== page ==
Seasonal changes in snow properties from passive and active microwave satellite observations: A conceptual model.

Stefanie.Arndt [ at ]


Snowmelt processes on sea ice are the key drivers determining the seasonal sea-ice energy and mass budgets. Around Antarctica, snowmelt on pack ice is weak and very different than in the Arctic, with most snow surviving the summer. It is therefore important to understand the mechanisms that drive snowmelt, both at different times of the year and in different regions around Antarctica. Doing so, we compile time series of snowmelt onset dates on perennial Antarctic sea ice from 1992 to 2014 using active microwave observations from European Remote Sensing Satellite (ERS-1/2), Quick Scatterometer (QSCAT) and Advanced Scatterometer (ASCAT) radar scatterometers. Describing snow melt processes, we define two transition stages: A weak backscatter rise indicating the initial warming and metamorphism of the snowpack (pre-melt), followed by a rapid rise indicating the onset of thaw-freeze cycles in the interior snowpack (snowmelt). We compare these with pan-Antarctic temporary snowmelt onset dates in the uppermost snowpack retrieved from diurnal variations in the brightness temperatures from passive microwave (PMW) observations. Results show that QSCAT Ku-band (13.4 GHz signal frequency) derived pre-melt and snowmelt onset dates are earlier by 25 and 11 days, respectively, than ERS and ASCAT C-band (5.6 GHz) derived dates. Snowmelt onset dates from the shortwave PMW observations (37 GHz) are later by 13 and 5 days than those from the scatterometers, respectively. Based on the observed successive timing of melt events retrieved from different sensors and microwave bands, we developed a conceptual model of the temporal evolution of snow temperature and metamorphism and their effect on different microwave wavelengths during the spring/summer transition. These results suggest that future multi-frequency microwave satellite missions could be used to resolve melt processes throughout the vertical snow column. Overall, results show that the magnitude and timing of seasonal and diurnal variations in Antarctic snow on sea ice are highly dependent on latitude, with earlier and more frequent snowmelt in the north. All retrieved melt onset dates show large interannual variability but no significant decadal trends.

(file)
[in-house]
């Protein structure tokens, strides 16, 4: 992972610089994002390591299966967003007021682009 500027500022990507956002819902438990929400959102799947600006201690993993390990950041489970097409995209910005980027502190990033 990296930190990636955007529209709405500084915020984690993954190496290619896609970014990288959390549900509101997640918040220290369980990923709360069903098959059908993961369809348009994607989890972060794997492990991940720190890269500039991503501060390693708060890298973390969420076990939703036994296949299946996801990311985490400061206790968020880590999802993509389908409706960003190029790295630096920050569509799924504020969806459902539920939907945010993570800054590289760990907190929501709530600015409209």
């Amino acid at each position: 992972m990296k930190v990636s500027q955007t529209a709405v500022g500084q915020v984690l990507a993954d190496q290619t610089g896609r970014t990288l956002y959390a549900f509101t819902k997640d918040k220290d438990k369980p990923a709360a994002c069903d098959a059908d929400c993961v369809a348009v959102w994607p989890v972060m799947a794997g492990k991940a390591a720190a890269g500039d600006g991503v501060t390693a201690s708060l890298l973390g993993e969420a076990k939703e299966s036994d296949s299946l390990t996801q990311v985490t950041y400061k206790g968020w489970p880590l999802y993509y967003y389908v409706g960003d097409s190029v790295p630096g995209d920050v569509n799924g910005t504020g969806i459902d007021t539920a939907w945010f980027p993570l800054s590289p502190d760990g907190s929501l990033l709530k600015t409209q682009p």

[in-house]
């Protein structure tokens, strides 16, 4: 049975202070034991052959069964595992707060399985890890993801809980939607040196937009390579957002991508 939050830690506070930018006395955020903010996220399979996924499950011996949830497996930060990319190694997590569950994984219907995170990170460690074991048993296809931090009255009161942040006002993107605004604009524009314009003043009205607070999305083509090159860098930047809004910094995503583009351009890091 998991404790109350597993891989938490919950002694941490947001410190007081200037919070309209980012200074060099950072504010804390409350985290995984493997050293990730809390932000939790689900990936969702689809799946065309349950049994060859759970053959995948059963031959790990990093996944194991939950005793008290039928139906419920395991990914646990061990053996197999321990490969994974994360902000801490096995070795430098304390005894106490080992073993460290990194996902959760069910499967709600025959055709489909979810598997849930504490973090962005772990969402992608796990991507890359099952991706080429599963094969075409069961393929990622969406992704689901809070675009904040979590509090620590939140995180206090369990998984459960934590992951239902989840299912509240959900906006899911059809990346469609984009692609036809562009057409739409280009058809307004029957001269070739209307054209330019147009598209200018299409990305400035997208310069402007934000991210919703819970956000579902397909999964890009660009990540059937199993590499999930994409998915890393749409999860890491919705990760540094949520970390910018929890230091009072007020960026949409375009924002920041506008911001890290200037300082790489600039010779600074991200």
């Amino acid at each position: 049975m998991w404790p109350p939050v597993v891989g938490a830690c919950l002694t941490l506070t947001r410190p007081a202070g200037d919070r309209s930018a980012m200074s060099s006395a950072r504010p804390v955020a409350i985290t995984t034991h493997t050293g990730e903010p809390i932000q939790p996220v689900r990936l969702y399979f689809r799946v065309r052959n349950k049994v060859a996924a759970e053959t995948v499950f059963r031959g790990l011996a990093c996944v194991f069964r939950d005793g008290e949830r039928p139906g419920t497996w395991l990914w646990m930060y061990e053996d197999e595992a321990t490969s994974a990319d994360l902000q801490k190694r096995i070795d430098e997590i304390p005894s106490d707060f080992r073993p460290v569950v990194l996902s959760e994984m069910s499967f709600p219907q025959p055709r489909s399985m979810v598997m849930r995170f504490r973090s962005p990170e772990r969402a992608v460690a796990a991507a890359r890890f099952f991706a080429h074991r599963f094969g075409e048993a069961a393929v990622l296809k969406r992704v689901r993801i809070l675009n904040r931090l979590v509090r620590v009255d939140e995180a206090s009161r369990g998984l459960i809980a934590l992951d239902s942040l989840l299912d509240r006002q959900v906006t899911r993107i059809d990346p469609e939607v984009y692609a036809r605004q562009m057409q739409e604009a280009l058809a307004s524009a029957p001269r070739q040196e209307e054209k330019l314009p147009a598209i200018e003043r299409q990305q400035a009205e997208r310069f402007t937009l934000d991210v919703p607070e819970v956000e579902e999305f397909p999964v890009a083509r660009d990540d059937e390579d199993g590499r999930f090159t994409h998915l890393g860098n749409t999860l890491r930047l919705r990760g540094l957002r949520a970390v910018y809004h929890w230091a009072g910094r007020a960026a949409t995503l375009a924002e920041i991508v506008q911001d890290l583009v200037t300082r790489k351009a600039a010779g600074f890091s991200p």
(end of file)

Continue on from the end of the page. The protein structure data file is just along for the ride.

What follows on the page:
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Conference (Invited talk)
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Event Details
AGU Fall Meeting, 09 Dec 2019 - 13 Dec 2019, San Francisco, CA, USA.
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Arndt, S. and Haas, C. (2019): Seasonal changes in snow properties from passive and active microwave satellite observations: A conceptual model. , AGU Fall Meeting, San Francisco, CA, USA, 9 December 2019 - 13 December 2019 .

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